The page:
Fiercely recommended. In the end it was/ wasn't about the holocaust, but for me, was about families that survive and live through trauma by learning to laugh and cry at/ with each other. Some who wear it deeply under their skin and others who need to face it and see it with their own eyes. This documentary is a faith giver. If only we could all be as brutally honest and so in love with our siblings.
The Holocaust and my Father: Six Million and One
Thu Feb 21, 9-10.30pm, BBC4
Thu Feb 14 2013
Time Out Ratings<strong>Rating: </strong>4/5
Anyone with siblings will recognise the scenario. An incident from the past comes up and it’s the cue for a well-worn discussion about parental quirks, favouritism and shared family traits. We’ve all been there and, in this film, the Fisher family go there too. They, however, have the conversation while sitting in a tunnel built by their father while he was a prisoner of the Nazis during World War II. It’s intense, emotional, oddly amusing and, in the end, surprisingly universal too. ‘If you put this bit in your film’, quips family joker Ronel, ‘add a parental warning’.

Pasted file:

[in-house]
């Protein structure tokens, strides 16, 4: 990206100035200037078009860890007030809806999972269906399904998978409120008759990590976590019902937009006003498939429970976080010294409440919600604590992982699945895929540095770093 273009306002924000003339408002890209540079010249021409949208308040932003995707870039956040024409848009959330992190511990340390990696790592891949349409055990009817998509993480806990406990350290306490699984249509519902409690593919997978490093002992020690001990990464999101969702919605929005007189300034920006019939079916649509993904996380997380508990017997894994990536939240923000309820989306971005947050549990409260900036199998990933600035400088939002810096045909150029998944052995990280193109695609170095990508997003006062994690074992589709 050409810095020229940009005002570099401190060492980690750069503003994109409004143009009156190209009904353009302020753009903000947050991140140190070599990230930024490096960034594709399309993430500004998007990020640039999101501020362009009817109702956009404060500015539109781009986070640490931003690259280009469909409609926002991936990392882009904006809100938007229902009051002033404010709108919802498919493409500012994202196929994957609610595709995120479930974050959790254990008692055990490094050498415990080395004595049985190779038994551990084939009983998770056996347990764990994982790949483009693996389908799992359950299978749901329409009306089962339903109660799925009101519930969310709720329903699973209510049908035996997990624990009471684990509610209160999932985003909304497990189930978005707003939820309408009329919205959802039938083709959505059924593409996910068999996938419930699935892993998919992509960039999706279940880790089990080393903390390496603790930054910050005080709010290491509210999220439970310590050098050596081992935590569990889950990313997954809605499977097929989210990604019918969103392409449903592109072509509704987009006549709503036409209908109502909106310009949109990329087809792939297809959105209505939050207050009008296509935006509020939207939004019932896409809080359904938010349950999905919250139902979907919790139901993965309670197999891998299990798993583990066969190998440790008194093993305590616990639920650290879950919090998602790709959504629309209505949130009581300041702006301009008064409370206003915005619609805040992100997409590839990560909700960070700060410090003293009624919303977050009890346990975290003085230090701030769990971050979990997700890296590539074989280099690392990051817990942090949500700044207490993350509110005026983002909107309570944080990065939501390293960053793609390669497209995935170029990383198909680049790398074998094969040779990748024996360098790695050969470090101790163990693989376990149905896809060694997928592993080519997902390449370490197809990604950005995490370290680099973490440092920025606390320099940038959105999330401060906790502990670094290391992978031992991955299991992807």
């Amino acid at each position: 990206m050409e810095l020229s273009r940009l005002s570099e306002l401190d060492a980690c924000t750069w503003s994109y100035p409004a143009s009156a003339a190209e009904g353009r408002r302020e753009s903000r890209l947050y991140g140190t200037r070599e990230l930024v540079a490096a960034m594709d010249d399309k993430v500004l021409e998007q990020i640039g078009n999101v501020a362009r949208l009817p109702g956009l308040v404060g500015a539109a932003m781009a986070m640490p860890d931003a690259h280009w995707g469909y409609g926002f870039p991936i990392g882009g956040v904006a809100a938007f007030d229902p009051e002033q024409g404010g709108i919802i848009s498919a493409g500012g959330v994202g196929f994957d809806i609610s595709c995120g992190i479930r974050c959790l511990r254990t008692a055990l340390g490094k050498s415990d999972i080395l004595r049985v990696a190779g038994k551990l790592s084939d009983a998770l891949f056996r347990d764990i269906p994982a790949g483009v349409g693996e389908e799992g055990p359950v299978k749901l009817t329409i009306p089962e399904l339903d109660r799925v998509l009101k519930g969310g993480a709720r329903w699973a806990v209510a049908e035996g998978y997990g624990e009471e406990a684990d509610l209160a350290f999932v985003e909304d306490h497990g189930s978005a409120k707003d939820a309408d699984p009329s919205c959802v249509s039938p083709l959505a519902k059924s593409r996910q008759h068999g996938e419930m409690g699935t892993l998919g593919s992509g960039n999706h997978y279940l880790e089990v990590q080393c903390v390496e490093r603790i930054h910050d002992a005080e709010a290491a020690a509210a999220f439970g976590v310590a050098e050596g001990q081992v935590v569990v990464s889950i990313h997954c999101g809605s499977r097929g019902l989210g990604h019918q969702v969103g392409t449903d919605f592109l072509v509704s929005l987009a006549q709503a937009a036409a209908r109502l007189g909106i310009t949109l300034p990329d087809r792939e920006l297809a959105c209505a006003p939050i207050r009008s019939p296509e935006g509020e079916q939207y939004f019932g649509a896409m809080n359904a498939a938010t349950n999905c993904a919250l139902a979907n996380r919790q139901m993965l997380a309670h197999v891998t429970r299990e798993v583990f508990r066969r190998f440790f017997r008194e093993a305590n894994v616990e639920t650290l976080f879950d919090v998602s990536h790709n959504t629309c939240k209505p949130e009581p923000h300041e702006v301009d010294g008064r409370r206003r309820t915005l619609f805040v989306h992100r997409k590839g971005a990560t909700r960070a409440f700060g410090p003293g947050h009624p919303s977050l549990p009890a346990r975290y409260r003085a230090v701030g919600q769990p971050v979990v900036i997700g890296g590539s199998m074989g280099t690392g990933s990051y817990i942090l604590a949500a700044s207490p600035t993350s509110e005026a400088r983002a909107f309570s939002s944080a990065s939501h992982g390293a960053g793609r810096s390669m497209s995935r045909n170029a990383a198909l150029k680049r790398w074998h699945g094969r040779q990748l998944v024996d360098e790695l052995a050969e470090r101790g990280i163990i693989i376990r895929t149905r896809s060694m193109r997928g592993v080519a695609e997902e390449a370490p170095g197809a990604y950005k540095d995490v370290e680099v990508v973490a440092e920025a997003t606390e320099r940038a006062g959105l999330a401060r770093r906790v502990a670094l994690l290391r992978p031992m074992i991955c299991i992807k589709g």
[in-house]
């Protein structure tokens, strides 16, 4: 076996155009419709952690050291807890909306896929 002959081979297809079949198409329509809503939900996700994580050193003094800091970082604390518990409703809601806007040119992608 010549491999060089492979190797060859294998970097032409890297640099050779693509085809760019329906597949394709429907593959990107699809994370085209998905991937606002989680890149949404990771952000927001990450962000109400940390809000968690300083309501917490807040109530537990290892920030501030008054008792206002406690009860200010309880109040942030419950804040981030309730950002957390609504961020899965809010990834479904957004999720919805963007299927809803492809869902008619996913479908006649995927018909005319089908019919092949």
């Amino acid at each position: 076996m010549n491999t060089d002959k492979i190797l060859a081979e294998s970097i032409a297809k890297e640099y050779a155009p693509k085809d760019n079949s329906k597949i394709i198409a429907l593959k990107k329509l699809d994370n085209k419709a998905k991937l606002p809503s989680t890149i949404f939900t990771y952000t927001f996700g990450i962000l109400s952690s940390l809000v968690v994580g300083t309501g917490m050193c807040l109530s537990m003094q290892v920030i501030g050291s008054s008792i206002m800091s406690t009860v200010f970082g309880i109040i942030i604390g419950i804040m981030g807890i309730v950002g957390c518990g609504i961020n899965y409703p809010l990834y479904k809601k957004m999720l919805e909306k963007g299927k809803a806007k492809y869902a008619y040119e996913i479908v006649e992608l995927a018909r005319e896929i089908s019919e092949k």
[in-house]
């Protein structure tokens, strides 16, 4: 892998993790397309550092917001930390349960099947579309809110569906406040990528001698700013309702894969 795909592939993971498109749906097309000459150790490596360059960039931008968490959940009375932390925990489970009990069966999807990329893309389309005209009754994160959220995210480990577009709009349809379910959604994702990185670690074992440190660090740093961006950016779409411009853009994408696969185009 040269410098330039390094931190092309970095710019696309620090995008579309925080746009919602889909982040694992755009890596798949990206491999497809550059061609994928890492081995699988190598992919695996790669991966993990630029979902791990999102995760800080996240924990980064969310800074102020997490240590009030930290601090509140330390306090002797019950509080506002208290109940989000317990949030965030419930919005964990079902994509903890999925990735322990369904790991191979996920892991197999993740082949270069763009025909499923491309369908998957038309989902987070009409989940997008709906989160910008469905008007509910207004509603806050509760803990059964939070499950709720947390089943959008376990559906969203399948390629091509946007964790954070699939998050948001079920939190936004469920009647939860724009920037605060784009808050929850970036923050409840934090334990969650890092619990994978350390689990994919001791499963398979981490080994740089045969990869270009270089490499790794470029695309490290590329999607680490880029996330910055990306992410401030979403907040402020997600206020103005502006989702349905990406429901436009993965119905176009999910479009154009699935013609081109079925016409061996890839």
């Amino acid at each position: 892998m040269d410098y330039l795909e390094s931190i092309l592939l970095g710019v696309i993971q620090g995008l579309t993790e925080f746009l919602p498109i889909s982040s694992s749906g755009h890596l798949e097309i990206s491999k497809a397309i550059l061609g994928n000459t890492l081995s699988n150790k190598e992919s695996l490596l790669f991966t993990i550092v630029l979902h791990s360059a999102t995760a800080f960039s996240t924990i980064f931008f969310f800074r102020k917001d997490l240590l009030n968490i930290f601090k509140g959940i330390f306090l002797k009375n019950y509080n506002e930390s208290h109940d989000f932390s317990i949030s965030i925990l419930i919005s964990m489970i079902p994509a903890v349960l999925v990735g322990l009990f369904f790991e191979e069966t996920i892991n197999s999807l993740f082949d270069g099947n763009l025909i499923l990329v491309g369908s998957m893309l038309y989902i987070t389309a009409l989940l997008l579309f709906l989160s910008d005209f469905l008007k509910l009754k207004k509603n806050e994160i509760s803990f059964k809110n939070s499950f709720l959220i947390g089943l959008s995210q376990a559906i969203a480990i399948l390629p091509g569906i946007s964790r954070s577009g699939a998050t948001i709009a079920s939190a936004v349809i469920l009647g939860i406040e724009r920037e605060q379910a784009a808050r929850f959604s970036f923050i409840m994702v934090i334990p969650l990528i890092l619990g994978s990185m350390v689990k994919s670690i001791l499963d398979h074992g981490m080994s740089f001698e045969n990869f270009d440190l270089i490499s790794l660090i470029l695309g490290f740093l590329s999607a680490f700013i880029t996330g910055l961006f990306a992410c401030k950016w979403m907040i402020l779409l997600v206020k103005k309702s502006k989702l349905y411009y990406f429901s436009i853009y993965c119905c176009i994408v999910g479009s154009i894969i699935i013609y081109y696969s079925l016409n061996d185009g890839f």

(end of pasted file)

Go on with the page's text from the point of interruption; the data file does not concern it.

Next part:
Prompted by film director David Fisher, the middle-aged Fisher children are on a pilgrimage to Austria. They’re retracing their father Joseph’s footsteps during the war so inevitably, much of the journey is harrowing. But eventually, there’s a vivid sense of closure too. The town of Gusen, which once housed a concentration camp, looks beautiful in the snow and boasts an incongruously jolly brass band. Everyone moves on because everyone must. Eventually, the Fisher children look like they’re making peace with the past too.
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